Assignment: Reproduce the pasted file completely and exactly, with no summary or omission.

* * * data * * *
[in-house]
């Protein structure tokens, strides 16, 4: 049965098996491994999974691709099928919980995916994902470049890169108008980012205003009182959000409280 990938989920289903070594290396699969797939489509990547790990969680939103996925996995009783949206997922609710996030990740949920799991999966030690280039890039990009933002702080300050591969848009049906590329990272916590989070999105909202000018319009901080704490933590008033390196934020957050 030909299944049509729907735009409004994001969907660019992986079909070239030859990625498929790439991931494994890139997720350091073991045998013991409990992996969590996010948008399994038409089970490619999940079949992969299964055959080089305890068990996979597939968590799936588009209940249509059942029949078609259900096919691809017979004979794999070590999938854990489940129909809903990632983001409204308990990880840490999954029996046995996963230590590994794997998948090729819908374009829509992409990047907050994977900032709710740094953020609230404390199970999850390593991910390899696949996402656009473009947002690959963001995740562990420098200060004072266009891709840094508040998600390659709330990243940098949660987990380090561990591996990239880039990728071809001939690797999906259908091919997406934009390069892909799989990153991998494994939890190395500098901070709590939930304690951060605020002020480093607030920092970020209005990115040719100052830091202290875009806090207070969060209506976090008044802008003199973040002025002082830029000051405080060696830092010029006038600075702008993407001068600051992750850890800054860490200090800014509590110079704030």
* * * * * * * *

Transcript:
[in-house]
């Protein structure tokens, strides 16, 4: 049965098996491994999974691709099928919980995916994902470049890169108008980012205003009182959000409280 990938989920289903070594290396699969797939489509990547790990969680939103996925996995009783949206997922609710996030990740949920799991999966030690280039890039990009933002702080300050591969848009049906590329990272916590989070999105909202000018319009901080704490933590008033390196934020957050 030909299944049509729907735009409004994001969907660019992986079909070239030859990625498929790439991931494994890139997720350091073991045998013991409990992996969590996010948008399994038409089970490619999940079949992969299964055959080089305890068990996979597939968590799936588009209940249509059942029949078609259900096919691809017979004979794999070590999938854990489940129909809903990632983001409204308990990880840490999954029996046995996963230590590994794997998948090729819908374009829509992409990047907050994977900032709710740094953020609230404390199970999850390593991910390899696949996402656009473009947002690959963001995740562990420098200060004072266009891709840094508040998600390659709330990243940098949660987990380090561990591996990239880039990728071809001939690797999906259908091919997406934009390069892909799989990153991998494994939890190395500098901070709590939930304690951060605020002020480093607030920092970020209005990115040719100052830091202290875009806090207070969060209506976090008044802008003199973040002025002082830029000051405080060696830092010029006038600075702008993407001068600051992750850890800054860490200090800014509590110079704030």